You can see here today I've got a rope already in the tree. But in order to get a rope up into the tree, you're going to need a throw line. We have a whole video on throw line and throw line basics and things like that. There's also a video about the different types of throw line and throw weights. You see here I use, in this cube, this is the Notch throw line. It is essentially the same thing as Samson Zing-It. It comes in 1.8 millimeter and 2.1 millimeter. It's a Dyneema hollow braid. This is a pretty ubiquitous model, like I said, it's the same thing essentially as Zing-It. It's thin. I find this one to be really good. It's probably my second choice. So, if I'm being honest, my top choice - I really like Dynaglide by Teufelberger. It's over two millimeters and it has like a silky smoothness that some of these thinner lines are a little there they hurt your fingers, you know. So I like Dynaglide, it breaks at 1000 pounds which can be an upside or downside. You know, if you get your throw ball stuck, you may not get it back because you can't break the throw line. Once you've picked a throw line, you'll want to go ahead and pick a throw ball. Throw balls are, I think, a pretty commoditized item. It's a lead bag or a nylon bag full lead shot. They're made out of various materials, all of the patterns have kind of gravitated towards, you know, one pattern. Now all the manufacturers are essentially using the same one. The Notch throw balls are as good as any other. They're made out of 1000 denier nylon. They have the best patterns, if you ask me, they're color coded by size, which I think is nice, and they have a lifetime warranty that none of the other bags have. So, I would definitely buy a notch throw weight, I don't see any reason to get anything else. That's kind of the basics of throw lines or getting your line in the tree or tree access, covered the throw line, we covered the throw ball.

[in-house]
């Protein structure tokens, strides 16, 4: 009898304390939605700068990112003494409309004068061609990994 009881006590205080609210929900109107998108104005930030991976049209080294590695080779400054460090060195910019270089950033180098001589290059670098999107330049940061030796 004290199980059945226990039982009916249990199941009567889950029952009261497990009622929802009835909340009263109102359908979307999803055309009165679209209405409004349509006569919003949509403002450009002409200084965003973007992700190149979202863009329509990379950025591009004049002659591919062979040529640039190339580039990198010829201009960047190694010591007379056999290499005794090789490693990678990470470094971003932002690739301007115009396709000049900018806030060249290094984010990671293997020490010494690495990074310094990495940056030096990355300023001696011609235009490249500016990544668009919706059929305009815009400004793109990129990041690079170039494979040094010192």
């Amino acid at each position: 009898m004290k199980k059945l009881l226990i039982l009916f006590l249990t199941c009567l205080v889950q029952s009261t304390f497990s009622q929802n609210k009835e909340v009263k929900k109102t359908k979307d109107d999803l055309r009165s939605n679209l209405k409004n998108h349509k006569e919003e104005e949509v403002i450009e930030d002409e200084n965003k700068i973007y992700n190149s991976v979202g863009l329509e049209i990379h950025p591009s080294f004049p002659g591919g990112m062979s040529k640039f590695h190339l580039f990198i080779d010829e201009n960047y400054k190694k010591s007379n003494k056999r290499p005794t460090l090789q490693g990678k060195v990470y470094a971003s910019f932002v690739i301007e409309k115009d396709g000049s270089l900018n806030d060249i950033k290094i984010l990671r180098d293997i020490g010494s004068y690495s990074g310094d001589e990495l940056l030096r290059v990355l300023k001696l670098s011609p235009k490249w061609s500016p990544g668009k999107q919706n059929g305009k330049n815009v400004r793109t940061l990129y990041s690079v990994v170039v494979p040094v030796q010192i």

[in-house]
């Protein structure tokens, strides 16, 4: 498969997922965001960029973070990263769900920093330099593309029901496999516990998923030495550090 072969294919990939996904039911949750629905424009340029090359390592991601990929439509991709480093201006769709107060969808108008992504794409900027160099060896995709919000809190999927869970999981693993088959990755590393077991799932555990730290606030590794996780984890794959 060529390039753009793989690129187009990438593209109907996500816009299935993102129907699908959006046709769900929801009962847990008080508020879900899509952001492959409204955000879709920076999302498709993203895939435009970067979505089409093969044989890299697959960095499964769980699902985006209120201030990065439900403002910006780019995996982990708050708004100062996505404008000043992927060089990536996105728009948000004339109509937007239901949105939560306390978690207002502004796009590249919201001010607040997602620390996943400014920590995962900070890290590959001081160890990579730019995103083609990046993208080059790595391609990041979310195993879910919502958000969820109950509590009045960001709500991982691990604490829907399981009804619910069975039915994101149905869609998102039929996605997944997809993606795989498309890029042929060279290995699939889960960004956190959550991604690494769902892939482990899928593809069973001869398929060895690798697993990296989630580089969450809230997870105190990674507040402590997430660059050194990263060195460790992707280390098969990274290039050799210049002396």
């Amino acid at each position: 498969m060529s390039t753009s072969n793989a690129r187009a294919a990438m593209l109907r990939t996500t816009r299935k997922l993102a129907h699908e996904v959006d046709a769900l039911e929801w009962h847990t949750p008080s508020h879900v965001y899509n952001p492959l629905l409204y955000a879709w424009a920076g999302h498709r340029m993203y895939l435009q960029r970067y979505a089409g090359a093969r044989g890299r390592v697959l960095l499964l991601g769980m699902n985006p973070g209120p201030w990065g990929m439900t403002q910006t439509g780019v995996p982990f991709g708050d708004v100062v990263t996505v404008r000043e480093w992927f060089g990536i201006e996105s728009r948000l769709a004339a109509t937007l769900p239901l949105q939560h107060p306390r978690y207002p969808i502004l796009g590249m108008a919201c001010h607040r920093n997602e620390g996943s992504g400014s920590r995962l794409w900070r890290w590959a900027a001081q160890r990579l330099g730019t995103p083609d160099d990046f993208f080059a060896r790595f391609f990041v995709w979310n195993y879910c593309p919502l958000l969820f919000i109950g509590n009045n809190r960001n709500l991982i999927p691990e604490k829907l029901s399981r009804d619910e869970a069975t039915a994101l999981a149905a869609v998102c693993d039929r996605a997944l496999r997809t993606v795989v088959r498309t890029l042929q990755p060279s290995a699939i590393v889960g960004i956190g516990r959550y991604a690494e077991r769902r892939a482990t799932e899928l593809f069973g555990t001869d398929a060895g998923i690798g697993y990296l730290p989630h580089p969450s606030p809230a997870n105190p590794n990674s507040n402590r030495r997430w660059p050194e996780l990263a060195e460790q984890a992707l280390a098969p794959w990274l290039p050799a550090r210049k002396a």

The next thing that you need to ask yourself is what kind of rope do you want? And I think that that is going to hinge on a question of what is your ascent style going to be? Are you going to SRT or are you going to DRT, so, we'll talk really briefly about DRT and SRT. When you climb double rope technique, you can do it with a lot of different equipment, or you can do it with relatively little equipment here. You'll see I can tie in with two half hitches to this carabiner and then come over here, make myself a little bridge and just tie a Blake's hitch, with the end of the rope. You don't need really anything else other than this. And this technique and others are covered in the Tree Climbers Companion. Here, I could climb on this Blake's hitch and it's gonna work right. I can hip thrust up and then easily come down. So if that's how you're going to climb and you're going to climb double rope like that, you know, I would recommend not a 24 strand rope like you see here, but probably a 16 strand rope or a 12 strand solid braid, like True Blue or something like that. If you want to stay within the DRT range, but you want to do something that's a little bit nicer or works a little bit better, you can go to a much more modern closed system and we'll actually jump a couple of options here. We'll go ahead and install this prusik on here. I'm just going to use a Valdotain Tresse, there are a ton of different knots that you might tie based on the type of prusik cord that you had, the diameter of it, the length of it. All those things you can choose. I generally will recommend that people start with an eight or ten millimeter prusik cord and about 28 inches with the sewn eyes. The sewn eyes are going to give you a little bit more usable space which is really nice when you're trying to hitch especially, and a 10 millimeter prusik is going to be forgiving and responsive on most ropes. So, here, I've attached the Hitch Climber Pulley, my 10 millimeter prusik. It's been a while since I tied in with an anchor hitch, it would be nice to have a splice line here with another eye on it, but I don't have one. So I'm going to use an anchor bend. And now we've tied in with a much nicer, more modern DRT system. You'll see when I pull down here though, I'm pulling above my hitch. So especially as I build up Slack, right, by pulling a couple thrusts, I'll need to hold and pull that slack out. So, I think that's - if there is a downside to climbing with this type of system versus something more basic, like I illustrated In the beginning - that would be one but this is going to be much smoother especially when you're limb walking out or just shuffling slack versus having to manually advance or even have a pulley tend a Blake's hitch, even on a split tail, which would be another step back, but this is a really great DRT system.